A U.S. study found marijuana has therapeutic value at a medium-dose level for neuropathic pain in patients with HIV/AIDS, diabetes or shingles.
Lead researcher Mark Wallace from the University of California, San Diego, found in the placebo controlled study of 15 subjects that a low dose of marijuana showed no effect, a medium dose provided moderate pain relief and a high dose increased the pain response.
The results suggest a “therapeutic window” for marijuana, Wallace said.
The study used capsaicin, an alkaloid derived from hot chili peppers that is an irritant to the skin, to mimic the type of neuropathic pain experienced by patients with HIV/AIDS, diabetes or shingles — brief, intense pain following by a longer-lasting secondary pain.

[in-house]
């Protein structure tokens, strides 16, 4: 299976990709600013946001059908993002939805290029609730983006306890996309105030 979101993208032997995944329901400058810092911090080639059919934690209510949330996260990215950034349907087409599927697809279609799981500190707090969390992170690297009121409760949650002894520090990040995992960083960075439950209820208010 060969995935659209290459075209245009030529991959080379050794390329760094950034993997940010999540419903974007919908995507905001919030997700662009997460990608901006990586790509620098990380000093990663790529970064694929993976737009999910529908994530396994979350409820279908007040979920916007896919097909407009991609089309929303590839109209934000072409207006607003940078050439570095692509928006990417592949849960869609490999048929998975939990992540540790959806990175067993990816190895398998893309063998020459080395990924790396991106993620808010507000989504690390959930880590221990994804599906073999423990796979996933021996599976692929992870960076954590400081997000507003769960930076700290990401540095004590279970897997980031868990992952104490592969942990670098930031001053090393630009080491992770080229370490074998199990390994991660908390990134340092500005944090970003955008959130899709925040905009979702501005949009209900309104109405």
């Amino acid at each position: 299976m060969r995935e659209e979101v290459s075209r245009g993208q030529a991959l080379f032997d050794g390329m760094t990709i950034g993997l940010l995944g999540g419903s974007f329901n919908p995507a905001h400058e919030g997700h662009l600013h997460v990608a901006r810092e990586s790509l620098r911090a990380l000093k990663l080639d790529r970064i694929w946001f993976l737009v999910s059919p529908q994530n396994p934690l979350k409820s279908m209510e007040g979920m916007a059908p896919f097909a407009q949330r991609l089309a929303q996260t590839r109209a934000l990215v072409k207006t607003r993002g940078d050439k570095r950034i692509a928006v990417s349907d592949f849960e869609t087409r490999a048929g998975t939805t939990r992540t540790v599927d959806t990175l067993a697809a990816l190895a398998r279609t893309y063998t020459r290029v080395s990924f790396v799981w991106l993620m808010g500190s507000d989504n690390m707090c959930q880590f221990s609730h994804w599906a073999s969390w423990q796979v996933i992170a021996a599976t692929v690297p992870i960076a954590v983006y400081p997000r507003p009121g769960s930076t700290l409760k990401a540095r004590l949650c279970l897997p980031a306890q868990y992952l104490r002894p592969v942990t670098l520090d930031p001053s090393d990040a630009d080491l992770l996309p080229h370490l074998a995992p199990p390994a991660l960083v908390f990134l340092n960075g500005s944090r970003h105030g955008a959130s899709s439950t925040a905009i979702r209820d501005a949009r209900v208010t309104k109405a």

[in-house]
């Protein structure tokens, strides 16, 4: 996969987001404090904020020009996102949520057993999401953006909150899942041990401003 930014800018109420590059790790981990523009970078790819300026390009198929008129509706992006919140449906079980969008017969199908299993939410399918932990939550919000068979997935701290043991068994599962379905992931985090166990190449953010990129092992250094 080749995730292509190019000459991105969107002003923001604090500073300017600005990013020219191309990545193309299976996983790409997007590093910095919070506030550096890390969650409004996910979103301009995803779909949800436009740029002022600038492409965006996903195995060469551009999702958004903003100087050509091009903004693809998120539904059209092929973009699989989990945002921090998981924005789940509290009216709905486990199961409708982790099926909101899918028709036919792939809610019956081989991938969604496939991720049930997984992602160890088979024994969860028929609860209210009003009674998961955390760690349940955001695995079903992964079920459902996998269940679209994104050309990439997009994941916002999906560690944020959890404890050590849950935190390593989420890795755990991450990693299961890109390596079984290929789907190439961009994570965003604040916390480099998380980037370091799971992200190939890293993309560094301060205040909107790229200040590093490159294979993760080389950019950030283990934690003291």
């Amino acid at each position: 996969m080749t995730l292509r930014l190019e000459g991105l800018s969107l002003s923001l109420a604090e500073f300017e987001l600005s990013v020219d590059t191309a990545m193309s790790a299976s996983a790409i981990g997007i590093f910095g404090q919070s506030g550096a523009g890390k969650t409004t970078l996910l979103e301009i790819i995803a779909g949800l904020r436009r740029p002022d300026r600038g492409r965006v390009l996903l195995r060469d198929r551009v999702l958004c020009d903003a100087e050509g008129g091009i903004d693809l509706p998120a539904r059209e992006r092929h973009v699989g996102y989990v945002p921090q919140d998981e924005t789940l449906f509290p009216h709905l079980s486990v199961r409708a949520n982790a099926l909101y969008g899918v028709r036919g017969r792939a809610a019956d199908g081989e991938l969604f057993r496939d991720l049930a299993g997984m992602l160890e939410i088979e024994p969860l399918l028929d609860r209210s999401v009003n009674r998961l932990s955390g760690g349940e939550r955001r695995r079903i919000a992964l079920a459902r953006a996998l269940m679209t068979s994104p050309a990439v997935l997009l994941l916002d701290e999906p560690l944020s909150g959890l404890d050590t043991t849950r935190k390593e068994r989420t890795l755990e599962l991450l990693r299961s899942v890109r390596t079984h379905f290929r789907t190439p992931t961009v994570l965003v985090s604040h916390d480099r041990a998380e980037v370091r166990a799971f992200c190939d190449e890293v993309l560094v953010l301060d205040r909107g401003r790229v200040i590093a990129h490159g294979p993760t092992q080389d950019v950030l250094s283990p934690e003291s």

The study, published in the journal Anesthesiology, found a decrease in pain at the medium dose. There was also a significant correlation between plasma levels of THC and decreased pain.
The analgesic effect wasn’t immediate. It took about 45 minutes for the marijuana to have an impact on the pain, Wallace said.